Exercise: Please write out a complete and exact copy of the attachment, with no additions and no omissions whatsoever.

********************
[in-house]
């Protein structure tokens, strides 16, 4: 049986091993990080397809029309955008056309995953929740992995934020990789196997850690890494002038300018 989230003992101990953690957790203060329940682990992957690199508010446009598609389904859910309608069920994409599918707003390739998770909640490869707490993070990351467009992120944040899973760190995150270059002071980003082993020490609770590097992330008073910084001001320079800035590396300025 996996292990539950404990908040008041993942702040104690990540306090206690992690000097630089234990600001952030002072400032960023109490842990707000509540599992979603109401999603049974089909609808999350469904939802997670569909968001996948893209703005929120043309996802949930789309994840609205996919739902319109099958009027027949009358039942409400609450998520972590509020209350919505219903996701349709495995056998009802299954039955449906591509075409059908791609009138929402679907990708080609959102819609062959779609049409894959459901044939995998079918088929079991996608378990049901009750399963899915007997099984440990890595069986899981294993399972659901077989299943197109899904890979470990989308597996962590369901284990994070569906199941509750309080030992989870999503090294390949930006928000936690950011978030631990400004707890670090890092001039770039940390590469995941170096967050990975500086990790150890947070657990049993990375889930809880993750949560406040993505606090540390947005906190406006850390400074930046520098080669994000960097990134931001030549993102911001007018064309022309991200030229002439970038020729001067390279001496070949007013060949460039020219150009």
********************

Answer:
[in-house]
């Protein structure tokens, strides 16, 4: 049986091993990080397809029309955008056309995953929740992995934020990789196997850690890494002038300018 989230003992101990953690957790203060329940682990992957690199508010446009598609389904859910309608069920994409599918707003390739998770909640490869707490993070990351467009992120944040899973760190995150270059002071980003082993020490609770590097992330008073910084001001320079800035590396300025 996996292990539950404990908040008041993942702040104690990540306090206690992690000097630089234990600001952030002072400032960023109490842990707000509540599992979603109401999603049974089909609808999350469904939802997670569909968001996948893209703005929120043309996802949930789309994840609205996919739902319109099958009027027949009358039942409400609450998520972590509020209350919505219903996701349709495995056998009802299954039955449906591509075409059908791609009138929402679907990708080609959102819609062959779609049409894959459901044939995998079918088929079991996608378990049901009750399963899915007997099984440990890595069986899981294993399972659901077989299943197109899904890979470990989308597996962590369901284990994070569906199941509750309080030992989870999503090294390949930006928000936690950011978030631990400004707890670090890092001039770039940390590469995941170096967050990975500086990790150890947070657990049993990375889930809880993750949560406040993505606090540390947005906190406006850390400074930046520098080669994000960097990134931001030549993102911001007018064309022309991200030229002439970038020729001067390279001496070949007013060949460039020219150009």